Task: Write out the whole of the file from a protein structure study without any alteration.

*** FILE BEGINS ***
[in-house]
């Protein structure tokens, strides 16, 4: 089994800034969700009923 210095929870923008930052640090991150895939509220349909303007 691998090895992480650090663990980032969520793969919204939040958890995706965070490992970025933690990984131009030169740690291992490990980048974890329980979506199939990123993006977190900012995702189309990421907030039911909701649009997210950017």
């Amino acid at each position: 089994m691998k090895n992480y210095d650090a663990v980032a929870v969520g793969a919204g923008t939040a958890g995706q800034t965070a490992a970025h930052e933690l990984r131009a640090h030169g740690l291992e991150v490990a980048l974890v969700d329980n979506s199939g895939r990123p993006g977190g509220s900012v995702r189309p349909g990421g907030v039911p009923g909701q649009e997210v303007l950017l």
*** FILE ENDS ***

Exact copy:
[in-house]
């Protein structure tokens, strides 16, 4: 089994800034969700009923 210095929870923008930052640090991150895939509220349909303007 691998090895992480650090663990980032969520793969919204939040958890995706965070490992970025933690990984131009030169740690291992490990980048974890329980979506199939990123993006977190900012995702189309990421907030039911909701649009997210950017």
């Amino acid at each position: 089994m691998k090895n992480y210095d650090a663990v980032a929870v969520g793969a919204g923008t939040a958890g995706q800034t965070a490992a970025h930052e933690l990984r131009a640090h030169g740690l291992e991150v490990a980048l974890v969700d329980n979506s199939g895939r990123p993006g977190g509220s900012v995702r189309p349909g990421g907030v039911p009923g909701q649009e997210v303007l950017l």